Setting Up The Toilet Area-
Now you need to determine where the toilet area is going to be located. Presumably, this will be outside the house. Wherever it is, it has to a place that the dog can go to whenever it needs to go. You need to go there with your dog so you can give the appropriate rewards for good behavior. Establish a set feeding schedule for your dog. If the dog is in the habit of being fed at certain times, the natural process of elimination will also begin to occur at certain times. Once you learn when those times relate to the eating times, it will become much easier for you to guide the dog to the established toilet area. Don’t forget to make sure your dog has ready access to the toilet area.
That way mistakes aren’t as likely to occur.
Continuing The House Training Process-
Once your dog is in the habit of eliminating in the toilet area and not in the sleeping/eating area, you can begin to extend the training area to the rest of the house. Do this slowly. Start by expanding to one additional room, and then gradually expand into other areas. Don’t expand into new areas until you’re sure your dog has control of its bladder and bowels. At first, do this only when you’re around. If you’re away, then put your dog back in the original training area.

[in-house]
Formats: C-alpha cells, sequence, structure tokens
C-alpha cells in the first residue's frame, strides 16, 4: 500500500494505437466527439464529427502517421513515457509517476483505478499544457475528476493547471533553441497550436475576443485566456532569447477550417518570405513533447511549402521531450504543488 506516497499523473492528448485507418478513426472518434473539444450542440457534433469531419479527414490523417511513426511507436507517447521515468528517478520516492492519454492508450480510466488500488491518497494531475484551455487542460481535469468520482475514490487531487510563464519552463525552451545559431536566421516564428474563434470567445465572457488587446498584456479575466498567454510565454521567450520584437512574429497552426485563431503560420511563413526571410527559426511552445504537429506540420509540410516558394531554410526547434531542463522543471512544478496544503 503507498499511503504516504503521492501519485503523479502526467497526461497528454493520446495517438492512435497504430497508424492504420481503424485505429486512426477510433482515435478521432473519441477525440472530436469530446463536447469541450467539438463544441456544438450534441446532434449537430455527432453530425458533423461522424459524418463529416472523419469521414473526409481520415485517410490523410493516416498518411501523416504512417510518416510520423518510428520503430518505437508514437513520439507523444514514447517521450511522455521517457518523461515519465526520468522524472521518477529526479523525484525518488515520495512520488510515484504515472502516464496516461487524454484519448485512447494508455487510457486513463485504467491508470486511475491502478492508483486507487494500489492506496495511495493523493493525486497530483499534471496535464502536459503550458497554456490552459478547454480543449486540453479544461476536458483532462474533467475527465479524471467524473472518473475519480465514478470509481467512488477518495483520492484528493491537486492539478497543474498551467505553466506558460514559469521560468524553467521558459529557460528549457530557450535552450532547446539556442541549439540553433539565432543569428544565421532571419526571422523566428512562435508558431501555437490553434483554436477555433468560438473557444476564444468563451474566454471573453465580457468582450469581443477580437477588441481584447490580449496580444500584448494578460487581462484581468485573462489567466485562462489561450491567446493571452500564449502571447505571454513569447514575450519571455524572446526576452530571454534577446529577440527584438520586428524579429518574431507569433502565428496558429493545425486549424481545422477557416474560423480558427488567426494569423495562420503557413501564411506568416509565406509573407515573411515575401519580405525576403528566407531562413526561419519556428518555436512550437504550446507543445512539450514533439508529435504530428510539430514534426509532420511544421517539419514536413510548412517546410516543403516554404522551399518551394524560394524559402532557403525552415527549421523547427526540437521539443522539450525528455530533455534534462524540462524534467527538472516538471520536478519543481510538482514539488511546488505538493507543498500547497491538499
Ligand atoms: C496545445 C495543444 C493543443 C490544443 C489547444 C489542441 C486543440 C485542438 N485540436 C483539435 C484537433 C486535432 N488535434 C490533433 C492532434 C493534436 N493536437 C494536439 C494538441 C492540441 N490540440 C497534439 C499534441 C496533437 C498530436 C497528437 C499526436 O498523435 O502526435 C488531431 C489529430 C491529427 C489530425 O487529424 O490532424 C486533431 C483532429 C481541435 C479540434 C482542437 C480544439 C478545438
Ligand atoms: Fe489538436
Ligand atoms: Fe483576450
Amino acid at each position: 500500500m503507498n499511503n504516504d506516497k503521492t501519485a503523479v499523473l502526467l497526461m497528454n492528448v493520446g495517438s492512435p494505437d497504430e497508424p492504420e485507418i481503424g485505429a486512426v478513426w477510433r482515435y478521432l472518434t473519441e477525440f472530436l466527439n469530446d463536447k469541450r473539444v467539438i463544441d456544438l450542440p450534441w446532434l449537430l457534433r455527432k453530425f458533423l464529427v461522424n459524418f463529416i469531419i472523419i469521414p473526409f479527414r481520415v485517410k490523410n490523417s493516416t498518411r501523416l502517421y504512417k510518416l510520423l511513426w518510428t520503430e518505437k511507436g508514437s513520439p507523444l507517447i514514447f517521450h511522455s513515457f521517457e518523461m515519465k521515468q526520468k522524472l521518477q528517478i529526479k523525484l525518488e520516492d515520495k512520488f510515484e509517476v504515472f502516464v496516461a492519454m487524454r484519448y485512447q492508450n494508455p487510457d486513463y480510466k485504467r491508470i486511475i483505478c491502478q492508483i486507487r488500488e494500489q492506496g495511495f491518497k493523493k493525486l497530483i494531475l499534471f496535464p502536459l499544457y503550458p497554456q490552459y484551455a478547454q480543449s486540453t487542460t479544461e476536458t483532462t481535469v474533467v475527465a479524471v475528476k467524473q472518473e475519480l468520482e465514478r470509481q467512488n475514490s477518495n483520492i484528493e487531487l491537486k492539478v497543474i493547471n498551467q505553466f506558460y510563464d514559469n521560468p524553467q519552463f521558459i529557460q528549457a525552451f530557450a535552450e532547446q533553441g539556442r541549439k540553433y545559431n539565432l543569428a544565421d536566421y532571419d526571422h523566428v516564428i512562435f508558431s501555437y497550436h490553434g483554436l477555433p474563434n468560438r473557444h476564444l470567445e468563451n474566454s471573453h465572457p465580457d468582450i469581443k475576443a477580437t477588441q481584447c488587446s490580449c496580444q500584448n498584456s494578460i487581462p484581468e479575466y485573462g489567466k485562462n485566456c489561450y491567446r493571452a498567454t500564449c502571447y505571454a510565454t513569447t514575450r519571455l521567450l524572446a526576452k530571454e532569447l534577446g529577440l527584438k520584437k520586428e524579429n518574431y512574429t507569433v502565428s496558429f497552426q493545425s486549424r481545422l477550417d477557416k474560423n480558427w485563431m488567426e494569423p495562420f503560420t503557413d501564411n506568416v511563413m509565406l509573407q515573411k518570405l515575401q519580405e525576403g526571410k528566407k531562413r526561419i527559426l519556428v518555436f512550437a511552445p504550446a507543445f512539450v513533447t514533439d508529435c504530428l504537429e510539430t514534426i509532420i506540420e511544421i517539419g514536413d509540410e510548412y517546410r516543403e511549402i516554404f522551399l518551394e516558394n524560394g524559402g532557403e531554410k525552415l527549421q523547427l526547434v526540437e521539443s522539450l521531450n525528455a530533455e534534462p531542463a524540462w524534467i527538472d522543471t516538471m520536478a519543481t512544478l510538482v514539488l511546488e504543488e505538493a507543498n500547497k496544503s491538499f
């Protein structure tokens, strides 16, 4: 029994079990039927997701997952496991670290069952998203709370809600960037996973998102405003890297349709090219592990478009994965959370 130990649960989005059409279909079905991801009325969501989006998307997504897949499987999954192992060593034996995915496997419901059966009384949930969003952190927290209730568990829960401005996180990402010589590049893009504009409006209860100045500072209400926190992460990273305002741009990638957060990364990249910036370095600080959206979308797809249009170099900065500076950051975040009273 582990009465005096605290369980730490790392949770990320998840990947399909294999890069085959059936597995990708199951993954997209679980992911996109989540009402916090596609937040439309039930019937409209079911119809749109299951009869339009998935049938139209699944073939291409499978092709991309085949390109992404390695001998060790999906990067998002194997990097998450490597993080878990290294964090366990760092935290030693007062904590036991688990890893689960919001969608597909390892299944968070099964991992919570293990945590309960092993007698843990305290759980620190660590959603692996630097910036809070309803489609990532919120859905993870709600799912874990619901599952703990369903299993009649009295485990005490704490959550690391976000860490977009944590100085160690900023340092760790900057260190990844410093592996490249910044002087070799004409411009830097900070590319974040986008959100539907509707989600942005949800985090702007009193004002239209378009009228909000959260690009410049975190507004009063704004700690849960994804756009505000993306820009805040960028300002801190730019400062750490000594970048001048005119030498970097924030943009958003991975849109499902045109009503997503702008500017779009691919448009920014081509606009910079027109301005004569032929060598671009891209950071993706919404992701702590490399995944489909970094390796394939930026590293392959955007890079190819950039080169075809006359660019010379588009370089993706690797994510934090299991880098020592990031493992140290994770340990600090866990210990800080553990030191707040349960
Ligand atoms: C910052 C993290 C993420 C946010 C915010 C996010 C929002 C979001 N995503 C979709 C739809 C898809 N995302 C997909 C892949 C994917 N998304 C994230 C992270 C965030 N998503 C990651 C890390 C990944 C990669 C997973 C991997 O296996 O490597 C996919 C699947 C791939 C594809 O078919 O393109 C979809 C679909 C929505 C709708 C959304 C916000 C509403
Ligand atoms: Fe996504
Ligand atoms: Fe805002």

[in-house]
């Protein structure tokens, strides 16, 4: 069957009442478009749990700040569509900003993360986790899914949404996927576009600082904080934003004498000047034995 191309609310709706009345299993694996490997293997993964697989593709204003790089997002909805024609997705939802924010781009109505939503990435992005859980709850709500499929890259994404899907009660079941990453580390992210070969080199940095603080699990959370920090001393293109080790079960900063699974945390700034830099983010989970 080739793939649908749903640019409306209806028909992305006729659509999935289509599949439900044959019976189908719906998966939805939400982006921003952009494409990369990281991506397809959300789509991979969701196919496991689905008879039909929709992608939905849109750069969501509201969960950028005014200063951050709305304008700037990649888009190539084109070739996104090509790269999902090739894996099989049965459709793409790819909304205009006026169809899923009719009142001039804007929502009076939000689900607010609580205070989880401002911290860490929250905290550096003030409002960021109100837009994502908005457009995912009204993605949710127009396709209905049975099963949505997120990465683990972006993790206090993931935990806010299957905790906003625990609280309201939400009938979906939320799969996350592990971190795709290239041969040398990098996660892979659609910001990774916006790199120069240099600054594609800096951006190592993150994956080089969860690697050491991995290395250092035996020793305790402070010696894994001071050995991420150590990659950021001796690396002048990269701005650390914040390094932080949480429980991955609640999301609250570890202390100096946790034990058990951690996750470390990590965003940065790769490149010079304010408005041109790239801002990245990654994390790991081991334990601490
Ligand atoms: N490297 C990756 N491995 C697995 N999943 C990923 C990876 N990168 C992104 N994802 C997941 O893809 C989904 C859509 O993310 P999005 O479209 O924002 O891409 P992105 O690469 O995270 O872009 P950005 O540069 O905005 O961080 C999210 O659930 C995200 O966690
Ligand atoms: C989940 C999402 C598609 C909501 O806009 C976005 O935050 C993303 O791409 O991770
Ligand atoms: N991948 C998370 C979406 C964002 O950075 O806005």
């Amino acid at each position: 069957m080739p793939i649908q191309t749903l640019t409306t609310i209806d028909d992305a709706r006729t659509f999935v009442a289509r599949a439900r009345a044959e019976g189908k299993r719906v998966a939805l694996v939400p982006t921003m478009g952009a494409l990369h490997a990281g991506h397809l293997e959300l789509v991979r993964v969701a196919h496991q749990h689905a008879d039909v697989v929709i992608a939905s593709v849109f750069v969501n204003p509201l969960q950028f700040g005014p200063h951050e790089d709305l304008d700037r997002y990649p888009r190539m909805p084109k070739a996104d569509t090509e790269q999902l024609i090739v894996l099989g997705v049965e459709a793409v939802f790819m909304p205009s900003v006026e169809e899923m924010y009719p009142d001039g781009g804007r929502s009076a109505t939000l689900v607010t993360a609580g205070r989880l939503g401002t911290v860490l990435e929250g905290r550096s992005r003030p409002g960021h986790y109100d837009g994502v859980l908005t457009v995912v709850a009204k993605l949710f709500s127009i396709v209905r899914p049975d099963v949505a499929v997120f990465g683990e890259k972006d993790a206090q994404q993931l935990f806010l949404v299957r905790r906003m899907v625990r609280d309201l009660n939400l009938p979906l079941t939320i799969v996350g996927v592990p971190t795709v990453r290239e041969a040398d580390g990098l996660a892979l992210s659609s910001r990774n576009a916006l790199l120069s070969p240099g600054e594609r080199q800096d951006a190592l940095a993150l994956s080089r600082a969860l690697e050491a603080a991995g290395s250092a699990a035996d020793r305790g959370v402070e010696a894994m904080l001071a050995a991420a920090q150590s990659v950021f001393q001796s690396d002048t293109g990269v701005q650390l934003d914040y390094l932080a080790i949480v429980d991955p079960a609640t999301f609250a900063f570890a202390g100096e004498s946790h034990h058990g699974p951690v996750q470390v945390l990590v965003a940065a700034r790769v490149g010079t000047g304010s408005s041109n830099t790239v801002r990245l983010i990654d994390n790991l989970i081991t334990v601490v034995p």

Speeding Up The Process-
If you have to move this process along more quickly, you can do so. Remember to proceed with caution, though. It’s better to go slowly than to have to try to retrain a dog later. If you’re going to try to speed things up, you will have to be there in order to reward your dog for successful eliminations. It is also important not to punish for mistakes. That will only confuse the dog and slow the process even further.
House Training Tips From Animal Behaviorists-